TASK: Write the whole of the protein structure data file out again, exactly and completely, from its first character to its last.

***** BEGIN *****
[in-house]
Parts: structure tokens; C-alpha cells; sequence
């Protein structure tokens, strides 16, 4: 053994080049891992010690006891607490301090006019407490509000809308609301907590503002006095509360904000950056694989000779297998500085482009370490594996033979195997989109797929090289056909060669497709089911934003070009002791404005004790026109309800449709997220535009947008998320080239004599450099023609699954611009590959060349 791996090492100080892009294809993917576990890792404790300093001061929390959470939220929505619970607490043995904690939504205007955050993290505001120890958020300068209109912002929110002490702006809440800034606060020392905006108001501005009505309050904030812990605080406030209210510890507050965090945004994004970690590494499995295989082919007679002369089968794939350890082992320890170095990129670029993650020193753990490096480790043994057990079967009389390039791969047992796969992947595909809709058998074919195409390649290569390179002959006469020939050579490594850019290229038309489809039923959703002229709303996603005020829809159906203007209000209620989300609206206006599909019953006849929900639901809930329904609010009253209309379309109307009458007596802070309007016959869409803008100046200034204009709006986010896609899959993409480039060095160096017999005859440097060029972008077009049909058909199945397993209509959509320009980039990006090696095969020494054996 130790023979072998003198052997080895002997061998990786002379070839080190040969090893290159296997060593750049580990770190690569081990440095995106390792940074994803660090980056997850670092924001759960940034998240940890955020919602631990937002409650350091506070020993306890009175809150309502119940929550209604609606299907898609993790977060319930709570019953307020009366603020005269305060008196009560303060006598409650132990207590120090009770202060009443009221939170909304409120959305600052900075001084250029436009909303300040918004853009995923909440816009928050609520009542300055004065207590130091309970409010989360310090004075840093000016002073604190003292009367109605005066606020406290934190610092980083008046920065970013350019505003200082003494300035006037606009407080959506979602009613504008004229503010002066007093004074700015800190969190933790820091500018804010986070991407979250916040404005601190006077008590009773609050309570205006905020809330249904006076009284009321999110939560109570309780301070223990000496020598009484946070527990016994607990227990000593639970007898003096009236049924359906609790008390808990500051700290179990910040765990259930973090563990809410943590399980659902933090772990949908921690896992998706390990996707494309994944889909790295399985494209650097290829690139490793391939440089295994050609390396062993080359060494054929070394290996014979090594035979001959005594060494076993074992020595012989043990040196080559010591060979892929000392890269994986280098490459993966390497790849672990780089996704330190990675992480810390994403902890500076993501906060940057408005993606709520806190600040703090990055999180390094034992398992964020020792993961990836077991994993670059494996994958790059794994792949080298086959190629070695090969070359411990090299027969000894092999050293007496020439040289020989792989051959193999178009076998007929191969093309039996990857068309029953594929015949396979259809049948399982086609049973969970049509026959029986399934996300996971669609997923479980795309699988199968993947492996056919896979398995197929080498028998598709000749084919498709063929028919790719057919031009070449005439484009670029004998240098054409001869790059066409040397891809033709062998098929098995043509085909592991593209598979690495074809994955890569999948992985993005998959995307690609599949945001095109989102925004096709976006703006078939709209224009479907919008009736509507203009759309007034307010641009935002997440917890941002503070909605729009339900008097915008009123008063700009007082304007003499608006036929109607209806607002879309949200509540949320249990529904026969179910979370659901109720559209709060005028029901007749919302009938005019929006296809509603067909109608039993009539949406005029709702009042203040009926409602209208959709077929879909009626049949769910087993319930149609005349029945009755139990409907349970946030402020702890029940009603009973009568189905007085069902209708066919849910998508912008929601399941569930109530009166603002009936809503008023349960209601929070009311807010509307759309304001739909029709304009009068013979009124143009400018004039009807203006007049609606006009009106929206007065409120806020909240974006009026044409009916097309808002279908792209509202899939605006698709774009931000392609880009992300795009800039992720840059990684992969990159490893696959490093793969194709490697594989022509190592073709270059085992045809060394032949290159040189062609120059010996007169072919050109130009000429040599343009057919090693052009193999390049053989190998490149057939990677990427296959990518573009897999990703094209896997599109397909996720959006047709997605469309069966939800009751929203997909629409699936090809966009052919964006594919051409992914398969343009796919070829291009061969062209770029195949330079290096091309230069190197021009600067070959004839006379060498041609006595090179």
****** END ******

[in-house]
Parts: structure tokens; C-alpha cells; sequence
């Protein structure tokens, strides 16, 4: 053994080049891992010690006891607490301090006019407490509000809308609301907590503002006095509360904000950056694989000779297998500085482009370490594996033979195997989109797929090289056909060669497709089911934003070009002791404005004790026109309800449709997220535009947008998320080239004599450099023609699954611009590959060349 791996090492100080892009294809993917576990890792404790300093001061929390959470939220929505619970607490043995904690939504205007955050993290505001120890958020300068209109912002929110002490702006809440800034606060020392905006108001501005009505309050904030812990605080406030209210510890507050965090945004994004970690590494499995295989082919007679002369089968794939350890082992320890170095990129670029993650020193753990490096480790043994057990079967009389390039791969047992796969992947595909809709058998074919195409390649290569390179002959006469020939050579490594850019290229038309489809039923959703002229709303996603005020829809159906203007209000209620989300609206206006599909019953006849929900639901809930329904609010009253209309379309109307009458007596802070309007016959869409803008100046200034204009709006986010896609899959993409480039060095160096017999005859440097060029972008077009049909058909199945397993209509959509320009980039990006090696095969020494054996 130790023979072998003198052997080895002997061998990786002379070839080190040969090893290159296997060593750049580990770190690569081990440095995106390792940074994803660090980056997850670092924001759960940034998240940890955020919602631990937002409650350091506070020993306890009175809150309502119940929550209604609606299907898609993790977060319930709570019953307020009366603020005269305060008196009560303060006598409650132990207590120090009770202060009443009221939170909304409120959305600052900075001084250029436009909303300040918004853009995923909440816009928050609520009542300055004065207590130091309970409010989360310090004075840093000016002073604190003292009367109605005066606020406290934190610092980083008046920065970013350019505003200082003494300035006037606009407080959506979602009613504008004229503010002066007093004074700015800190969190933790820091500018804010986070991407979250916040404005601190006077008590009773609050309570205006905020809330249904006076009284009321999110939560109570309780301070223990000496020598009484946070527990016994607990227990000593639970007898003096009236049924359906609790008390808990500051700290179990910040765990259930973090563990809410943590399980659902933090772990949908921690896992998706390990996707494309994944889909790295399985494209650097290829690139490793391939440089295994050609390396062993080359060494054929070394290996014979090594035979001959005594060494076993074992020595012989043990040196080559010591060979892929000392890269994986280098490459993966390497790849672990780089996704330190990675992480810390994403902890500076993501906060940057408005993606709520806190600040703090990055999180390094034992398992964020020792993961990836077991994993670059494996994958790059794994792949080298086959190629070695090969070359411990090299027969000894092999050293007496020439040289020989792989051959193999178009076998007929191969093309039996990857068309029953594929015949396979259809049948399982086609049973969970049509026959029986399934996300996971669609997923479980795309699988199968993947492996056919896979398995197929080498028998598709000749084919498709063929028919790719057919031009070449005439484009670029004998240098054409001869790059066409040397891809033709062998098929098995043509085909592991593209598979690495074809994955890569999948992985993005998959995307690609599949945001095109989102925004096709976006703006078939709209224009479907919008009736509507203009759309007034307010641009935002997440917890941002503070909605729009339900008097915008009123008063700009007082304007003499608006036929109607209806607002879309949200509540949320249990529904026969179910979370659901109720559209709060005028029901007749919302009938005019929006296809509603067909109608039993009539949406005029709702009042203040009926409602209208959709077929879909009626049949769910087993319930149609005349029945009755139990409907349970946030402020702890029940009603009973009568189905007085069902209708066919849910998508912008929601399941569930109530009166603002009936809503008023349960209601929070009311807010509307759309304001739909029709304009009068013979009124143009400018004039009807203006007049609606006009009106929206007065409120806020909240974006009026044409009916097309808002279908792209509202899939605006698709774009931000392609880009992300795009800039992720840059990684992969990159490893696959490093793969194709490697594989022509190592073709270059085992045809060394032949290159040189062609120059010996007169072919050109130009000429040599343009057919090693052009193999390049053989190998490149057939990677990427296959990518573009897999990703094209896997599109397909996720959006047709997605469309069966939800009751929203997909629409699936090809966009052919964006594919051409992914398969343009796919070829291009061969062209770029195949330079290096091309230069190197021009600067070959004839006379060498041609006595090179």